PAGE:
What is financial freedom?
When it comes to your financial wellbeing, there are many different ways to feel free. We dig into the concept of financial freedom, and how to define and eventually achieve it for yourself.
10 min read
Financial freedom is something that many of us aspire to. But what does it mean exactly? Though the financial world might tell you otherwise, here at N26, we think financial freedom looks different for everyone. And the path you take towards getting financially free can depend on your personality, lifestyle, culture, and your short- and long-term goals. Here, we’ll dive into some different ways to think about financial freedom, what might stand in your way, and a few steps you might take to achieve the financial freedom you’re longing for. Let’s go!
What does financial freedom mean?
Good question. The answer? It depends on who you’re asking. Some will tell you that financial freedom is having enough wealth to never have to think about money again. But freedom means different things to different people. It depends on lots of factors, including your goals, lifestyle, location, and age.
To get you started, here are a few criteria for thinking about what financial freedom looks like for you:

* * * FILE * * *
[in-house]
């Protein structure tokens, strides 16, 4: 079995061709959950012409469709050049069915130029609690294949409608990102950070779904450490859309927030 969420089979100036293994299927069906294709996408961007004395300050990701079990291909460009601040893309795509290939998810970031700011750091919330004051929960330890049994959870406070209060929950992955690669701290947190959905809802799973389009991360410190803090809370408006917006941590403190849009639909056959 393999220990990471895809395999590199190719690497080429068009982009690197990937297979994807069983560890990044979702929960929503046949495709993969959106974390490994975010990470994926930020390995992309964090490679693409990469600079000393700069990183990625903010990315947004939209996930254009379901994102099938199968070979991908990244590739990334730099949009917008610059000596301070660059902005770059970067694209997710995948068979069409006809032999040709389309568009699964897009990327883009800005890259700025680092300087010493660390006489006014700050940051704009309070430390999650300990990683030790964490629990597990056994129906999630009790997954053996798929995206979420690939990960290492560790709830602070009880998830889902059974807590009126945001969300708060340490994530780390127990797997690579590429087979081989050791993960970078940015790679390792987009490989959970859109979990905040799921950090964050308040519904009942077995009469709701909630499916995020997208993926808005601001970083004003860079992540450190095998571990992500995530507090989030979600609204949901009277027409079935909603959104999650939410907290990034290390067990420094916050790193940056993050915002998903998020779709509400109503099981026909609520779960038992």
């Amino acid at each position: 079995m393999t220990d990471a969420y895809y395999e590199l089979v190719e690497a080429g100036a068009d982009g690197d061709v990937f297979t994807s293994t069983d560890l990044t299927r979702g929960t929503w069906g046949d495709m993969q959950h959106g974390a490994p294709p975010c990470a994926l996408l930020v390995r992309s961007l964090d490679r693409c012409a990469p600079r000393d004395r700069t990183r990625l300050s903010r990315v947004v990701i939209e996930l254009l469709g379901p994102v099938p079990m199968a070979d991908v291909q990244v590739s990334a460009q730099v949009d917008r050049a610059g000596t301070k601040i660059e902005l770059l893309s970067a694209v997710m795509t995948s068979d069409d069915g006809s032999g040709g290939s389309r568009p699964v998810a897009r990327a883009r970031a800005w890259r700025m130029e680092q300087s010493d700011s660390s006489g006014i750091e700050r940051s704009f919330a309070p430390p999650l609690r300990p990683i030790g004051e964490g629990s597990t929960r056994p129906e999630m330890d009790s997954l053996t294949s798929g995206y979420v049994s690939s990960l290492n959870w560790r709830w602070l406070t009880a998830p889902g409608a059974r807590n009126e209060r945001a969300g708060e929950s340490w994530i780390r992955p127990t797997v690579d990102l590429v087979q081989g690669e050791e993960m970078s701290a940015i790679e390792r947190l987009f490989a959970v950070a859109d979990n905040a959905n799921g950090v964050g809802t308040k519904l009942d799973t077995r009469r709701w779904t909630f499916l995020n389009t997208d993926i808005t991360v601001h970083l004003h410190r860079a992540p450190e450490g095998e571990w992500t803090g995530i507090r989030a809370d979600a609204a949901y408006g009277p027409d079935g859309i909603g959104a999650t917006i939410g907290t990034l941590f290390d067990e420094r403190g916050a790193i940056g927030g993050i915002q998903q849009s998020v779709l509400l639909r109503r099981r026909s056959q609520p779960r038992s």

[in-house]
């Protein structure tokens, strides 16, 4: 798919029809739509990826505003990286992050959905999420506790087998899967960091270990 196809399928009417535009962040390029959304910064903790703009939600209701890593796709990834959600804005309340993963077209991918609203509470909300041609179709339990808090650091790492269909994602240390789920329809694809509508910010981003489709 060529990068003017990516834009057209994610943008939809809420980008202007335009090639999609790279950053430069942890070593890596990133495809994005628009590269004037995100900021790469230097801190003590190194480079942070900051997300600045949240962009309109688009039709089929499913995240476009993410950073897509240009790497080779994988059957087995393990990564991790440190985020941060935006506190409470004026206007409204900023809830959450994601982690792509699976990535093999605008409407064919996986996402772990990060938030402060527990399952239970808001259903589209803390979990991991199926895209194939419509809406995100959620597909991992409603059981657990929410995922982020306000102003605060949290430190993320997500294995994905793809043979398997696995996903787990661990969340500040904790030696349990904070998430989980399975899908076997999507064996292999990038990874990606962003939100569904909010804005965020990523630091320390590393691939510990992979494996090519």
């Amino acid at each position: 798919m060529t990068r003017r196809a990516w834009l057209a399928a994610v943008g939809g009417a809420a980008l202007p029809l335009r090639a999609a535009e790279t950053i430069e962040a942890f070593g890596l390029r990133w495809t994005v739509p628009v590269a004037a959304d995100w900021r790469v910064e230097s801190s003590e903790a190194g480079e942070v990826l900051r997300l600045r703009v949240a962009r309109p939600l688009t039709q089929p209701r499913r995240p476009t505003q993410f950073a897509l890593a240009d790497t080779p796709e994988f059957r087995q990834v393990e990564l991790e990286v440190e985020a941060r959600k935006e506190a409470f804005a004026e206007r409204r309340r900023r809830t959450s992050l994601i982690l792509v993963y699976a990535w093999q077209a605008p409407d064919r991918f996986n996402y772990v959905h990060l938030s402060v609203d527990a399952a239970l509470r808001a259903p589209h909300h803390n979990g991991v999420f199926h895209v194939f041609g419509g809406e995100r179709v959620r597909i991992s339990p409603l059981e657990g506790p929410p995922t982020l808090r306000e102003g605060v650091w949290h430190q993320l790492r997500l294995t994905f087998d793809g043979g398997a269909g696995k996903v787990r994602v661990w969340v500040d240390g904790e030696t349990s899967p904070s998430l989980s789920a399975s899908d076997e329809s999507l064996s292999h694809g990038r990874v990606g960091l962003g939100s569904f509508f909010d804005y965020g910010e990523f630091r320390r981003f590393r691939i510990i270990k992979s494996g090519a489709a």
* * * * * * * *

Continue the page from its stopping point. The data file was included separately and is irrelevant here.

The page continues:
- Having a dependable income and feeling in control of your finances
- Being on track to meeting your financial goals
- Having enough money saved up in case something goes wrong
- Having enough cash to enjoy a particular lifestyle
What all these add up to is a general sense of financial wellbeing and confidence—having enough to do what you need and want, without worry or stress.
That’s our broadest definition of financial freedom: being able to easily manage your money and life in the way that works best for you.
What makes you feel (financially) free?
Can money buy you freedom? Not exactly, but it may give you the resources you need to feel more comfortable and content. For some of us, feeling financially free means having enough money to cruise through the Caribbean on a yacht. For others, it’s being able to afford the creature comforts, or simply having the cash flow to do the things we really enjoy.
Some of us strive to buy a home, while others are happier traveling the globe. Some want to work hard and save heavily to be able to afford early retirement, while others prefer to use their cash to enjoy the here and now. On the whole, it’s about being able to make choices that feel true to ourselves—without fearing financial fallout.
To give you a framework for arriving at your own unique definition of financial freedom, here are a few things worth considering:
The freedom of choice